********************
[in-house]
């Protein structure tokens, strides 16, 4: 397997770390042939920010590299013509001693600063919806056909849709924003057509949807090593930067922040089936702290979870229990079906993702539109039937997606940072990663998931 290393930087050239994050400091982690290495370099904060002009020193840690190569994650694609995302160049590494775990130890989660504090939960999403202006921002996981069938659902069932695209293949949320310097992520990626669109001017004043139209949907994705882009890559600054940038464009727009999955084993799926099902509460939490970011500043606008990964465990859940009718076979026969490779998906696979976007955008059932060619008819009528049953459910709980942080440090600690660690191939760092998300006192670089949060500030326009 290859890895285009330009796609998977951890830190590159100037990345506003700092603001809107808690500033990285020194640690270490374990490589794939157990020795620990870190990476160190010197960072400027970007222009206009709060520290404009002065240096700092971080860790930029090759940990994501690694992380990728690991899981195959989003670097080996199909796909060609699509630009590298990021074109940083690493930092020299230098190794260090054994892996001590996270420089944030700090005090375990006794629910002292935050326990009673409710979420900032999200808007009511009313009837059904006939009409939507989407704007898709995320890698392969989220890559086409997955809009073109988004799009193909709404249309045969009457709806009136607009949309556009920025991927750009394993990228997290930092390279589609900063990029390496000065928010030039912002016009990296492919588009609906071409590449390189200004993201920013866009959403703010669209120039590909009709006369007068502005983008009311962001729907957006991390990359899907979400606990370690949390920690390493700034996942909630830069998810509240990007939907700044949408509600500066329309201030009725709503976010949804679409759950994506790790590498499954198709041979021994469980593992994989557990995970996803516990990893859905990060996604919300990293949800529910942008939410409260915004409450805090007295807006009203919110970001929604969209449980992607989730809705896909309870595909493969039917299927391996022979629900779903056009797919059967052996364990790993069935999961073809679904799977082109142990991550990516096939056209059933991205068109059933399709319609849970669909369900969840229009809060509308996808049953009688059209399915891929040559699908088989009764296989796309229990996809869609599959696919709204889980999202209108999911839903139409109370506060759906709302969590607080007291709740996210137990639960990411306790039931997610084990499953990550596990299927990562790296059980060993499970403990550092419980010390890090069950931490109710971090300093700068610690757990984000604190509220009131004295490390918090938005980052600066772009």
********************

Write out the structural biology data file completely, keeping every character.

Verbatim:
[in-house]
């Protein structure tokens, strides 16, 4: 397997770390042939920010590299013509001693600063919806056909849709924003057509949807090593930067922040089936702290979870229990079906993702539109039937997606940072990663998931 290393930087050239994050400091982690290495370099904060002009020193840690190569994650694609995302160049590494775990130890989660504090939960999403202006921002996981069938659902069932695209293949949320310097992520990626669109001017004043139209949907994705882009890559600054940038464009727009999955084993799926099902509460939490970011500043606008990964465990859940009718076979026969490779998906696979976007955008059932060619008819009528049953459910709980942080440090600690660690191939760092998300006192670089949060500030326009 290859890895285009330009796609998977951890830190590159100037990345506003700092603001809107808690500033990285020194640690270490374990490589794939157990020795620990870190990476160190010197960072400027970007222009206009709060520290404009002065240096700092971080860790930029090759940990994501690694992380990728690991899981195959989003670097080996199909796909060609699509630009590298990021074109940083690493930092020299230098190794260090054994892996001590996270420089944030700090005090375990006794629910002292935050326990009673409710979420900032999200808007009511009313009837059904006939009409939507989407704007898709995320890698392969989220890559086409997955809009073109988004799009193909709404249309045969009457709806009136607009949309556009920025991927750009394993990228997290930092390279589609900063990029390496000065928010030039912002016009990296492919588009609906071409590449390189200004993201920013866009959403703010669209120039590909009709006369007068502005983008009311962001729907957006991390990359899907979400606990370690949390920690390493700034996942909630830069998810509240990007939907700044949408509600500066329309201030009725709503976010949804679409759950994506790790590498499954198709041979021994469980593992994989557990995970996803516990990893859905990060996604919300990293949800529910942008939410409260915004409450805090007295807006009203919110970001929604969209449980992607989730809705896909309870595909493969039917299927391996022979629900779903056009797919059967052996364990790993069935999961073809679904799977082109142990991550990516096939056209059933991205068109059933399709319609849970669909369900969840229009809060509308996808049953009688059209399915891929040559699908088989009764296989796309229990996809869609599959696919709204889980999202209108999911839903139409109370506060759906709302969590607080007291709740996210137990639960990411306790039931997610084990499953990550596990299927990562790296059980060993499970403990550092419980010390890090069950931490109710971090300093700068610690757990984000604190509220009131004295490390918090938005980052600066772009």